Most decisive battle in WW2? - Page 5




View Poll Results :Most decisive battle in WW2?
Battle of Stalingrad 34 33.33%
Battle of Kursk (Operation Citadel) 15 14.71%
Battle of Moscow 10 9.80%
Battle of Leningrad 0 0%
Battle of El Alamein 3 2.94%
Operation Overlord (Battle of Normandy) 17 16.67%
Battle of Midway 11 10.78%
Other 12 11.76%
Voters: 102. You may not vote on this poll

 
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April 29th, 2005  
Zucchini
 
The history of WW2 is undergoing a major reconciliation. The following indicates the types of myth busting that is being done with regard to the war in Russia:

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Conclusions: The Reconciliation of Myths and Realities

The dominant role of German source materials in shaping American perceptions of the war on the Eastern Front and the negative perception of Soviet source materials have had an indelible impact on the American image of war on the Eastern Front. What has resulted in a series of gross judgments treated as truths regarding operations in the East and Soviet (Red) Army combat performance. The gross judgments appear repeatedly in textbooks and all types of historical works, and they are persistent in the extreme. Each lies someplace between the realm of myth and reality. In summary, a few of these judgments are as follows:

- Weather repeatedly frustrated the fulfillment of German operational aims.

- Soviet forces throughout the war in virtually every operation possessed significant or overwhelming numerical superiority.

- Soviet manpower resources were inexhaustible, hence the Soviets continually ignored human losses.

- Soviet strategic and high level operational leadership was superb. However, lower level leadership (corps and below) was uniformly dismal.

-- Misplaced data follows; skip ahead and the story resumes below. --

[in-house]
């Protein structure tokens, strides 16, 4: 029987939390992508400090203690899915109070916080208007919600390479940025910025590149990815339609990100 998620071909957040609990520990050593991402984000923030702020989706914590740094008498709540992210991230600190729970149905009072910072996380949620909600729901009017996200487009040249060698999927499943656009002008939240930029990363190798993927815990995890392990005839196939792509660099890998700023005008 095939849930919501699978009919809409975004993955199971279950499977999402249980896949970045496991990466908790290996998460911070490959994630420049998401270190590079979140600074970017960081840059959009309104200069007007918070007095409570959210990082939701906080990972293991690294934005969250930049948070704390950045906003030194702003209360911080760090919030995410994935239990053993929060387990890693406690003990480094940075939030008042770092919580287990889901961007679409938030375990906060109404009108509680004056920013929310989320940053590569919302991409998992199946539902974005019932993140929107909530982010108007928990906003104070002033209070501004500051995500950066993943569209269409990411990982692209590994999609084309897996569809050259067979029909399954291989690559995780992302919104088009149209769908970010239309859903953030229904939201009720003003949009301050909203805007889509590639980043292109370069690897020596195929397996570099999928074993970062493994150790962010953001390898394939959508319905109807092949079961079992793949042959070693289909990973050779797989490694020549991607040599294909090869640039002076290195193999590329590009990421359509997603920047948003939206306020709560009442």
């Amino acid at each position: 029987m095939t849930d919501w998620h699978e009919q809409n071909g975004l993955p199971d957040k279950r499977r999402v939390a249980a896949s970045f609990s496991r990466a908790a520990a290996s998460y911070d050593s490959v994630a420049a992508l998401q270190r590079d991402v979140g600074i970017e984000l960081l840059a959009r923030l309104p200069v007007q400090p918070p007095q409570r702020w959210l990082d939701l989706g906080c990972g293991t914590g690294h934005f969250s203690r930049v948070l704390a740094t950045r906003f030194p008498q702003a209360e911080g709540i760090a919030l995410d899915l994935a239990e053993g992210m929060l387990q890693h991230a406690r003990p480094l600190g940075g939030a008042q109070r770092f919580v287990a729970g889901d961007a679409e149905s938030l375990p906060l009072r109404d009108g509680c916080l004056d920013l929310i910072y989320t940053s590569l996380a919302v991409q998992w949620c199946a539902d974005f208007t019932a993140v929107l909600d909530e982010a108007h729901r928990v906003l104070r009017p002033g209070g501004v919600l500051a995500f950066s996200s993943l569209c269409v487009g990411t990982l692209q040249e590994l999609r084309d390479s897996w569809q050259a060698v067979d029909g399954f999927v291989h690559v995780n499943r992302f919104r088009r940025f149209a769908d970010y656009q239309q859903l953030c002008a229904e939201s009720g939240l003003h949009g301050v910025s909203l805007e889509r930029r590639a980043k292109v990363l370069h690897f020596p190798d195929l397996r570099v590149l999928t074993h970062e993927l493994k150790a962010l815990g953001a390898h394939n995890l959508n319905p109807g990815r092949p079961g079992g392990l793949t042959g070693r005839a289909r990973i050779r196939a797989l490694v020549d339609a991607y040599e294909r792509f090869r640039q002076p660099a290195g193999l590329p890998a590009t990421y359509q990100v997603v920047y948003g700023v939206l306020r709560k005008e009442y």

- Soviet planning was rigid, and the execution of plans at every level was inflexible and unimaginative.

- Wherever possible, the Soviets relied for success on mass rather than maneuver. Envelopment operations were avoided whenever possible.

- The Soviets operated in two echelons, never cross attached units, and attacked along straight axes.

- Lend lease was critical for Soviet victory. Without it collapse might have ensured.

- Hitler was the cause of virtually all German defeats. Army expertise produced earlier victories (a variation of the post World War I stab in the back. legend).

- The stereotypical Soviet soldier was capable of enduring great suffering and hardship, fatalistic, dogged in defense (in particular in bridgeheads), a master of infiltration and night fighting, but inflexible, unimaginative, emotional and prone to panic in the face of uncertainty.

A majority of Americans probably accept these judgments as realities . In doing so they display a warped impression of the war which belittles the role played by the Red Army. As a consequence, they have a lower than justified appreciation for the Red Army as a fighting force, a tendency which extends, as well, to the postwar Soviet Army. Until the American public (and historians) perception of Soviet source material changes, this overall perception of the war in the East and the Soviet (Red) Army is likely to persist.

Close examination of Soviet sources as well as German archival materials cast many of these judgments into the realm of myth.

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The Cold War severely distorted the history of WW2, and it is just now being undone.
April 29th, 2005  
DTop
 
 
Zucchini please post the source for the information you posted.
April 29th, 2005  
Zucchini
 
Quote:
Originally Posted by DTop
Zucchini please post the source for the information you posted.
http://fmso.leavenworth.army.mil/fms...es/e-front.htm
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April 30th, 2005  
Doppleganger
 
 
Quote:
Originally Posted by MontyB
Quote:
Even so, had all the German Panzerkorps present followed the operational plan delivered by the II SS-Panzerkorps it still *might* have been possible for the Wehrmacht to eke out a victory.
Yes but at a phenomenal cost and to a large degree one the Germans couldnt afford but the Russians could.